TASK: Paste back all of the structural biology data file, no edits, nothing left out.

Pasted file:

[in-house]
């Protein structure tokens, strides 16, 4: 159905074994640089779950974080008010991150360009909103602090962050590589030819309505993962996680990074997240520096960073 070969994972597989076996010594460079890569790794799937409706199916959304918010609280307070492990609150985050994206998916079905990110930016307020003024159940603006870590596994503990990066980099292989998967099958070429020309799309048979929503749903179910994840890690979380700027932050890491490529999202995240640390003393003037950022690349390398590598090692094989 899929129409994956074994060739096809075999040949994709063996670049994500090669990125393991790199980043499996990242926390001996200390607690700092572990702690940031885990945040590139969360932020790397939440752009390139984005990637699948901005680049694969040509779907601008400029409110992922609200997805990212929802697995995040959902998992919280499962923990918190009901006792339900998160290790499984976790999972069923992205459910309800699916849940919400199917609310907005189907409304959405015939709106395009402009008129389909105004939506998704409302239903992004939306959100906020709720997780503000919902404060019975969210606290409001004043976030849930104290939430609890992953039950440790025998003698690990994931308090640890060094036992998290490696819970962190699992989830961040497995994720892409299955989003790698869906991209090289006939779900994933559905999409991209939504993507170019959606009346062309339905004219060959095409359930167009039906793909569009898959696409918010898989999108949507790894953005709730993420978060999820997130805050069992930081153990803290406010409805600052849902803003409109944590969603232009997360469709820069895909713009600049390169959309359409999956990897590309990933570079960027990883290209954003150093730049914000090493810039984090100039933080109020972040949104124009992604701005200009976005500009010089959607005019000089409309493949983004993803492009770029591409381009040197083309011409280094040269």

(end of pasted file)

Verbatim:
[in-house]
């Protein structure tokens, strides 16, 4: 159905074994640089779950974080008010991150360009909103602090962050590589030819309505993962996680990074997240520096960073 070969994972597989076996010594460079890569790794799937409706199916959304918010609280307070492990609150985050994206998916079905990110930016307020003024159940603006870590596994503990990066980099292989998967099958070429020309799309048979929503749903179910994840890690979380700027932050890491490529999202995240640390003393003037950022690349390398590598090692094989 899929129409994956074994060739096809075999040949994709063996670049994500090669990125393991790199980043499996990242926390001996200390607690700092572990702690940031885990945040590139969360932020790397939440752009390139984005990637699948901005680049694969040509779907601008400029409110992922609200997805990212929802697995995040959902998992919280499962923990918190009901006792339900998160290790499984976790999972069923992205459910309800699916849940919400199917609310907005189907409304959405015939709106395009402009008129389909105004939506998704409302239903992004939306959100906020709720997780503000919902404060019975969210606290409001004043976030849930104290939430609890992953039950440790025998003698690990994931308090640890060094036992998290490696819970962190699992989830961040497995994720892409299955989003790698869906991209090289006939779900994933559905999409991209939504993507170019959606009346062309339905004219060959095409359930167009039906793909569009898959696409918010898989999108949507790894953005709730993420978060999820997130805050069992930081153990803290406010409805600052849902803003409109944590969603232009997360469709820069895909713009600049390169959309359409999956990897590309990933570079960027990883290209954003150093730049914000090493810039984090100039933080109020972040949104124009992604701005200009976005500009010089959607005019000089409309493949983004993803492009770029591409381009040197083309011409280094040269």